How 2019's new credit card reforms impact you
Every year, the Australian Government amends the NCCPA (National Consumer Credit Protection Act 2009) to introduce new credit card reforms. The reforms are made in an effort to protect you from irresponsible, predatory lenders.
The newest credit card reforms have all been introduced during the last (2018-2019) financial year. One was introduced on the 1st of July, 2018 and three more were introduced on the 1st of January, this year.
These credit card reforms have been introduced to make sure you can always afford to repay your debts within a specific period of time. The Australian Government’s intent is to protect you from getting too deep in debt and to keep your head above water, financially.
You’ll no longer be contacted about credit limit increases
On the 1st of July, 2018, credit card limit increase invitations were banned by the Australian Government completely. Card issuers can no longer contact you via any means whatsoever to offer credit limit increase invitations. This includes contact via email, phone or even a chat with you in-branch.
Even if you’ve told them you’d like these credit limit increase invitations in the past, they can’t bring this up with you anymore.
If you want a credit card limit increase, you need to approach your card provider yourself. From there, they’ll need to carefully assess whether or not you’re in a financial position to take on an increase before granting it to you.
Your credit card and credit limit applications will be assessed differently
Credit card issuers need to be more diligent than ever when assessing credit card or credit limit applications from the 1st of January, 2019 onward.
Assessments need to be based on your financial ability to pay back your entire credit limit within 3 years. Issuers can only give you a limit you can pay back within 3 years. If they decide you’re unable to repay a credit card limit within 3 years, your application will be rejected.
This reform has been designed to make sure you really can afford to pay off your credit card debts sooner than later. It’s also designed to keep you out of financial hot water. You’ll still be able to make low minimum repayments on credit cards.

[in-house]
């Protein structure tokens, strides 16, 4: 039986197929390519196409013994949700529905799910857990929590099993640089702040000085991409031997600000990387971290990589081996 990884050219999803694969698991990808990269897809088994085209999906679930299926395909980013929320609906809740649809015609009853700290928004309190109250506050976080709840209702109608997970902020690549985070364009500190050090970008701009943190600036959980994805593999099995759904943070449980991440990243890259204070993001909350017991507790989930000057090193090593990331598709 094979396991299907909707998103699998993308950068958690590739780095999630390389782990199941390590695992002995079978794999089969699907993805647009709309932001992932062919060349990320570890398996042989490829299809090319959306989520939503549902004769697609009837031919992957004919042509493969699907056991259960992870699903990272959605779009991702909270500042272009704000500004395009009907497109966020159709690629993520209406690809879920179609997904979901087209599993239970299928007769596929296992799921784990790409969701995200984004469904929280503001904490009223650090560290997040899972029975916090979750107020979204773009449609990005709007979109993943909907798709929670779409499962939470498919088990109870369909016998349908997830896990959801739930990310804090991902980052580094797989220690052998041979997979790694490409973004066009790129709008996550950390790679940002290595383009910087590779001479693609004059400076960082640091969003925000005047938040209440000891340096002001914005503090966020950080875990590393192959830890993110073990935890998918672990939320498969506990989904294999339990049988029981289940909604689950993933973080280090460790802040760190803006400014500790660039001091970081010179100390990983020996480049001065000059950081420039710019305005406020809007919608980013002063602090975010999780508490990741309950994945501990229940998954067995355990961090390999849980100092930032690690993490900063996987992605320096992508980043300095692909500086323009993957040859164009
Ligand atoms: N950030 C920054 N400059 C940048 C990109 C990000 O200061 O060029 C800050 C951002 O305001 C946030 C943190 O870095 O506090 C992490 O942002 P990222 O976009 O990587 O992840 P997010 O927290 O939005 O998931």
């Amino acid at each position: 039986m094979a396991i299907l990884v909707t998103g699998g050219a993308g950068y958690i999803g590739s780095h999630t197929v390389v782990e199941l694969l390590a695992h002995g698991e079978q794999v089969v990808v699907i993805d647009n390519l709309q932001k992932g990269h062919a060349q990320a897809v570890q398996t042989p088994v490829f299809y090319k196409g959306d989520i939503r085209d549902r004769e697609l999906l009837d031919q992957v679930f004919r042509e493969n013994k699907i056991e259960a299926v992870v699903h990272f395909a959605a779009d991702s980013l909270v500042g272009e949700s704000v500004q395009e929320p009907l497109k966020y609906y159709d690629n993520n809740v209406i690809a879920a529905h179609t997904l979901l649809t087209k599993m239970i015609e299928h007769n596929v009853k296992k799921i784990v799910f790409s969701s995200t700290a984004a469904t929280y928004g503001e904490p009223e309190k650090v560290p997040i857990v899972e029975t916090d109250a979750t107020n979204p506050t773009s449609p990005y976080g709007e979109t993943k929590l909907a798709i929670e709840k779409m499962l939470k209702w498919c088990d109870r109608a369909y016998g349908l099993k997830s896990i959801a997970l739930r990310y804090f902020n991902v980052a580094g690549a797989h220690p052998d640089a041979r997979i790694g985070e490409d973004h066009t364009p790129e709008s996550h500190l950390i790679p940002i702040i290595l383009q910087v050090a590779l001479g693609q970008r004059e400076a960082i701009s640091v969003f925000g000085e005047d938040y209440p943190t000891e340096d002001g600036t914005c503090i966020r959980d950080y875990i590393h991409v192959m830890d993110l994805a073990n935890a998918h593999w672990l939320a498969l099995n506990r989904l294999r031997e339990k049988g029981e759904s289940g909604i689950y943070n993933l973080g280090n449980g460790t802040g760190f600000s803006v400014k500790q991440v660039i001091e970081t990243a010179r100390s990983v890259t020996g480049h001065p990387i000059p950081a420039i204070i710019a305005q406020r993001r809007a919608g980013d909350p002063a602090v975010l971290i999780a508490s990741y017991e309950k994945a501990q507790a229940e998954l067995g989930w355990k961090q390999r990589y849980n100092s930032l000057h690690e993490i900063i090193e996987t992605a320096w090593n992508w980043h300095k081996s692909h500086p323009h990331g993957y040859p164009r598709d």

You can cancel your credit card or reduce the limit online
From the 1st of January, 2019, credit issuers must give you the option to cancel your credit card account or reduce your limit over the internet.
In the past, many credit card issuers insisted that you had to close your account by talking to them on the phone or in person on-site. This made cancelling your credit card or reducing your limit a hassle. This credit card reform makes it easier for you to follow through on what you want.
If you happen to contact your issuer directly to cancel a card or reduce a limit, they’re legally obliged to help. The issuer isn’t allowed to try talking you out of closing your account or reducing your limit.
Just keep in mind, this reform doesn’t apply to credit card contracts that existed prior to 2019. It applies only to those credit cards that commence from the beginning of 2019.
Backdated interest charges are now banned
Credit card issuers won’t be able to retroactively charge interest on credit card balances, from the 1st of January, 2019.
Previously, if you didn't pay the full amount by the due date shown on your statement, the interest charged would be backdated. This charge would be based on when your purchases were made.
Now, credit issuers can only apply a rate of interest to any unpaid balance on days that occur after the due date of the unpaid amount.
Remember, if you’ve been reliant on interest-free periods offered by your credit card you’ll be affected here; you’ll still need to pay interest on the unpaid balance.
From the 1st of July, 2019, a new lending obligation brought about by the Government will come into play.
Credit issuers will need to assume that you’re making the necessary repayments to clear your other debts within 3 years. This might mean a higher level of repayments than you’ve been making in the past.
Offering you more credit when you’re unable to pay your current debts within 3 years would be considered irresponsible lending.